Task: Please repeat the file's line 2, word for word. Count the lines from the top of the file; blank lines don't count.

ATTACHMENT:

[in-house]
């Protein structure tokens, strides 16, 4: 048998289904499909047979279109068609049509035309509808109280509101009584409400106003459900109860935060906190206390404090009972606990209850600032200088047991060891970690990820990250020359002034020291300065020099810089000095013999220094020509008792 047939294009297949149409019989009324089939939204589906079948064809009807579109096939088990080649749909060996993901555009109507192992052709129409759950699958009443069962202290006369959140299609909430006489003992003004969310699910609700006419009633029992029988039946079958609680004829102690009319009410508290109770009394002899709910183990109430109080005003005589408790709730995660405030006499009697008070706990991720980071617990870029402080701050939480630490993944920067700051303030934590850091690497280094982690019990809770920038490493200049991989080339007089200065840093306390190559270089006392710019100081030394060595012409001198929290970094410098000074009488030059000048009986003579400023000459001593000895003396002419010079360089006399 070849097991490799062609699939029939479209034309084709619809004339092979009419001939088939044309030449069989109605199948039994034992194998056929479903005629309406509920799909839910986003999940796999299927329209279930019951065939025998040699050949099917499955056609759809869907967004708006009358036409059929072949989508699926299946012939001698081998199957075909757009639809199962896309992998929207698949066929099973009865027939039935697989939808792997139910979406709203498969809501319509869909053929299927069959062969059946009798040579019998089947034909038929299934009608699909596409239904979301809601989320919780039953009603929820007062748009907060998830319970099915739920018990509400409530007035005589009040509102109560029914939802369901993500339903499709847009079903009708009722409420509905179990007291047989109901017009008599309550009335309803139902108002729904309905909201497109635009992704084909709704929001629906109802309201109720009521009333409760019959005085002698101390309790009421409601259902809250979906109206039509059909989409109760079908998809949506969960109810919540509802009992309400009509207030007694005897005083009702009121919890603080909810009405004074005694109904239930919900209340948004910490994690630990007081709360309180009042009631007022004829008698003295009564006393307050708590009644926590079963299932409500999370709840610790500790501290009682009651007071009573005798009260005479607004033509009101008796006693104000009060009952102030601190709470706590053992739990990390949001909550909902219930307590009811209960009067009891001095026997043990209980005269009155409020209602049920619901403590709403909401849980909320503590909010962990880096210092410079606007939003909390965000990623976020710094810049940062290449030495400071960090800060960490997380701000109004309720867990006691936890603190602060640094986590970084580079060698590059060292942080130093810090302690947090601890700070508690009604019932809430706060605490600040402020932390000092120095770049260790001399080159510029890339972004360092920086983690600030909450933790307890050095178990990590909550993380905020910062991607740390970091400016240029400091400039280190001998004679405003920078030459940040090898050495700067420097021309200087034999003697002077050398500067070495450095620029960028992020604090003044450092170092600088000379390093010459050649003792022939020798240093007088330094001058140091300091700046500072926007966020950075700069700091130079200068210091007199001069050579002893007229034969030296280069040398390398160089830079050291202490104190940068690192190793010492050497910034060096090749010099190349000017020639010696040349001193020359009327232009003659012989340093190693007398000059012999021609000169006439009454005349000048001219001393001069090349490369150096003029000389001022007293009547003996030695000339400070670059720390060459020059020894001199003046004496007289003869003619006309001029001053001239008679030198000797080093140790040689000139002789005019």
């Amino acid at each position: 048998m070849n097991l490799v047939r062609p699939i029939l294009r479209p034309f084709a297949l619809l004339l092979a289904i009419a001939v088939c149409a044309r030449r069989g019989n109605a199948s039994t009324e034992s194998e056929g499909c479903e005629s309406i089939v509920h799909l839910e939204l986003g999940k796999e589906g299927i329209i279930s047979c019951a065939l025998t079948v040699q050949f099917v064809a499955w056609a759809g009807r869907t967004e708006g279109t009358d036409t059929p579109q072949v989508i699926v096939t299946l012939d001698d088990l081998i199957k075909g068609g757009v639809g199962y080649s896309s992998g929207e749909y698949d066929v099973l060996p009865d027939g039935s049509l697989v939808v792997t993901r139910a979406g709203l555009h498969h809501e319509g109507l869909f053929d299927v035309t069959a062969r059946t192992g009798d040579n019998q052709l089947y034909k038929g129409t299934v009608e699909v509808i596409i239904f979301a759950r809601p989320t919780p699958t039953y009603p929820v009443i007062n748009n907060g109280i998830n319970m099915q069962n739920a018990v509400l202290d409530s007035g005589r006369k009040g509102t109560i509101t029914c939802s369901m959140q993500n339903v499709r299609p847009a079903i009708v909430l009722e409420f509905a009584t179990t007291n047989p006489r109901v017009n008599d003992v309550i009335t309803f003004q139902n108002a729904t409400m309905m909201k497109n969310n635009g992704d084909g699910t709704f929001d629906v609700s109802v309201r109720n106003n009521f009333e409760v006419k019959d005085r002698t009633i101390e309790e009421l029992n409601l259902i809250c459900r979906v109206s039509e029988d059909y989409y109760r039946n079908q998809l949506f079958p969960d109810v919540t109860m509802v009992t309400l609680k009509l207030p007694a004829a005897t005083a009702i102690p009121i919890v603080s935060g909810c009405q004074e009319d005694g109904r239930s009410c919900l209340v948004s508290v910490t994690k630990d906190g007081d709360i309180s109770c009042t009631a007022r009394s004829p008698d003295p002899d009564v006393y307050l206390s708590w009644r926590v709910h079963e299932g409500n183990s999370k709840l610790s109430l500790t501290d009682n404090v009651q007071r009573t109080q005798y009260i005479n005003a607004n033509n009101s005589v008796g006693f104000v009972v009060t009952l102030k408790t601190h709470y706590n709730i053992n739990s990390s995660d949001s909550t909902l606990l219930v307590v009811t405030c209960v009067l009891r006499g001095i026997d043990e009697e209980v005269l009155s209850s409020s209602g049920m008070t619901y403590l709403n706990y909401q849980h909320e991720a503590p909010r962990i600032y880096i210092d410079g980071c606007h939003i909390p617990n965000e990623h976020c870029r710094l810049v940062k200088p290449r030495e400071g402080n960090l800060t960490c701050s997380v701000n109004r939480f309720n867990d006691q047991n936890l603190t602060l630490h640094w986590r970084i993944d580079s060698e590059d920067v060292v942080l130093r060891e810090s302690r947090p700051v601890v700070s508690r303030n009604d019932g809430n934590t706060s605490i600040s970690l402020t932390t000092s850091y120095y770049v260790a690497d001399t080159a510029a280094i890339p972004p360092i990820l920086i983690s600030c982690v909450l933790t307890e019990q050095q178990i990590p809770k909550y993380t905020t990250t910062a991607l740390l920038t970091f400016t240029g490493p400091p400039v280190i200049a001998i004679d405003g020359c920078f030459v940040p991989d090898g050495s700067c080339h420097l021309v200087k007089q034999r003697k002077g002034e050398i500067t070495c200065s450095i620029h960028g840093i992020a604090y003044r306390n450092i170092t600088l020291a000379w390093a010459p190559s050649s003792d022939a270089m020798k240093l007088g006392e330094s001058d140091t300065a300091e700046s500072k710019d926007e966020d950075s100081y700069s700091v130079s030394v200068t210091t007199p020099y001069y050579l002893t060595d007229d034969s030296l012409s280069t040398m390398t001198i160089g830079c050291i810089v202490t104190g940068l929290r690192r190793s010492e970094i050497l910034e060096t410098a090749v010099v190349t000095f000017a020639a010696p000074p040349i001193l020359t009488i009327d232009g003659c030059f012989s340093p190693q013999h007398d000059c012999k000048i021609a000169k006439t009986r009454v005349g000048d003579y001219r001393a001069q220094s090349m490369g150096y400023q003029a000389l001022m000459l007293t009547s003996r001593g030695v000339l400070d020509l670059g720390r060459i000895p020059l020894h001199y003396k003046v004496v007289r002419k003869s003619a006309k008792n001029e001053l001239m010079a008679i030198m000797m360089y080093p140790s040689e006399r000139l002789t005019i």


């Protein structure tokens, strides 16, 4: 048998289904499909047979279109068609049509035309509808109280509101009584409400106003459900109860935060906190206390404090009972606990209850600032200088047991060891970690990820990250020359002034020291300065020099810089000095013999220094020509008792 047939294009297949149409019989009324089939939204589906079948064809009807579109096939088990080649749909060996993901555009109507192992052709129409759950699958009443069962202290006369959140299609909430006489003992003004969310699910609700006419009633029992029988039946079958609680004829102690009319009410508290109770009394002899709910183990109430109080005003005589408790709730995660405030006499009697008070706990991720980071617990870029402080701050939480630490993944920067700051303030934590850091690497280094982690019990809770920038490493200049991989080339007089200065840093306390190559270089006392710019100081030394060595012409001198929290970094410098000074009488030059000048009986003579400023000459001593000895003396002419010079360089006399 070849097991490799062609699939029939479209034309084709619809004339092979009419001939088939044309030449069989109605199948039994034992194998056929479903005629309406509920799909839910986003999940796999299927329209279930019951065939025998040699050949099917499955056609759809869907967004708006009358036409059929072949989508699926299946012939001698081998199957075909757009639809199962896309992998929207698949066929099973009865027939039935697989939808792997139910979406709203498969809501319509869909053929299927069959062969059946009798040579019998089947034909038929299934009608699909596409239904979301809601989320919780039953009603929820007062748009907060998830319970099915739920018990509400409530007035005589009040509102109560029914939802369901993500339903499709847009079903009708009722409420509905179990007291047989109901017009008599309550009335309803139902108002729904309905909201497109635009992704084909709704929001629906109802309201109720009521009333409760019959005085002698101390309790009421409601259902809250979906109206039509059909989409109760079908998809949506969960109810919540509802009992309400009509207030007694005897005083009702009121919890603080909810009405004074005694109904239930919900209340948004910490994690630990007081709360309180009042009631007022004829008698003295009564006393307050708590009644926590079963299932409500999370709840610790500790501290009682009651007071009573005798009260005479607004033509009101008796006693104000009060009952102030601190709470706590053992739990990390949001909550909902219930307590009811209960009067009891001095026997043990209980005269009155409020209602049920619901403590709403909401849980909320503590909010962990880096210092410079606007939003909390965000990623976020710094810049940062290449030495400071960090800060960490997380701000109004309720867990006691936890603190602060640094986590970084580079060698590059060292942080130093810090302690947090601890700070508690009604019932809430706060605490600040402020932390000092120095770049260790001399080159510029890339972004360092920086983690600030909450933790307890050095178990990590909550993380905020910062991607740390970091400016240029400091400039280190001998004679405003920078030459940040090898050495700067420097021309200087034999003697002077050398500067070495450095620029960028992020604090003044450092170092600088000379390093010459050649003792022939020798240093007088330094001058140091300091700046500072926007966020950075700069700091130079200068210091007199001069050579002893007229034969030296280069040398390398160089830079050291202490104190940068690192190793010492050497910034060096090749010099190349000017020639010696040349001193020359009327232009003659012989340093190693007398000059012999021609000169006439009454005349000048001219001393001069090349490369150096003029000389001022007293009547003996030695000339400070670059720390060459020059020894001199003046004496007289003869003619006309001029001053001239008679030198000797080093140790040689000139002789005019």